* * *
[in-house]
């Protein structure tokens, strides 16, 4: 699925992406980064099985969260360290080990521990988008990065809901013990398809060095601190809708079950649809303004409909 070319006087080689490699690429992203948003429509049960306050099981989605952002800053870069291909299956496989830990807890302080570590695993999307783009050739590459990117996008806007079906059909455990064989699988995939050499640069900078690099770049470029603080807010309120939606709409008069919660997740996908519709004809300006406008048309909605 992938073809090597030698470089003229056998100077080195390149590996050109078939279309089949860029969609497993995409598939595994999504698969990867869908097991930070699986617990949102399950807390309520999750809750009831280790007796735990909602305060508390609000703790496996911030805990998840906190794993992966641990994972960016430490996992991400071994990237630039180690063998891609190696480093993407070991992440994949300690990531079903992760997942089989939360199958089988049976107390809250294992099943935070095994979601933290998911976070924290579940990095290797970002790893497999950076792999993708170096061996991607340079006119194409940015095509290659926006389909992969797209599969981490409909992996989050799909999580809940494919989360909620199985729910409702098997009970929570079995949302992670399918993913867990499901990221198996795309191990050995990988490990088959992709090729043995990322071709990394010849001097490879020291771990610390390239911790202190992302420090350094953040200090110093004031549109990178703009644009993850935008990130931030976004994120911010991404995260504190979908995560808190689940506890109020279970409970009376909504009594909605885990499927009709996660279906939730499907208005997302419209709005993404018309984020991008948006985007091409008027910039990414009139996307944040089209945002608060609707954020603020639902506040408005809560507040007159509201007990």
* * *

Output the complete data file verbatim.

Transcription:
[in-house]
């Protein structure tokens, strides 16, 4: 699925992406980064099985969260360290080990521990988008990065809901013990398809060095601190809708079950649809303004409909 070319006087080689490699690429992203948003429509049960306050099981989605952002800053870069291909299956496989830990807890302080570590695993999307783009050739590459990117996008806007079906059909455990064989699988995939050499640069900078690099770049470029603080807010309120939606709409008069919660997740996908519709004809300006406008048309909605 992938073809090597030698470089003229056998100077080195390149590996050109078939279309089949860029969609497993995409598939595994999504698969990867869908097991930070699986617990949102399950807390309520999750809750009831280790007796735990909602305060508390609000703790496996911030805990998840906190794993992966641990994972960016430490996992991400071994990237630039180690063998891609190696480093993407070991992440994949300690990531079903992760997942089989939360199958089988049976107390809250294992099943935070095994979601933290998911976070924290579940990095290797970002790893497999950076792999993708170096061996991607340079006119194409940015095509290659926006389909992969797209599969981490409909992996989050799909999580809940494919989360909620199985729910409702098997009970929570079995949302992670399918993913867990499901990221198996795309191990050995990988490990088959992709090729043995990322071709990394010849001097490879020291771990610390390239911790202190992302420090350094953040200090110093004031549109990178703009644009993850935008990130931030976004994120911010991404995260504190979908995560808190689940506890109020279970409970009376909504009594909605885990499927009709996660279906939730499907208005997302419209709005993404018309984020991008948006985007091409008027910039990414009139996307944040089209945002608060609707954020603020639902506040408005809560507040007159509201007990």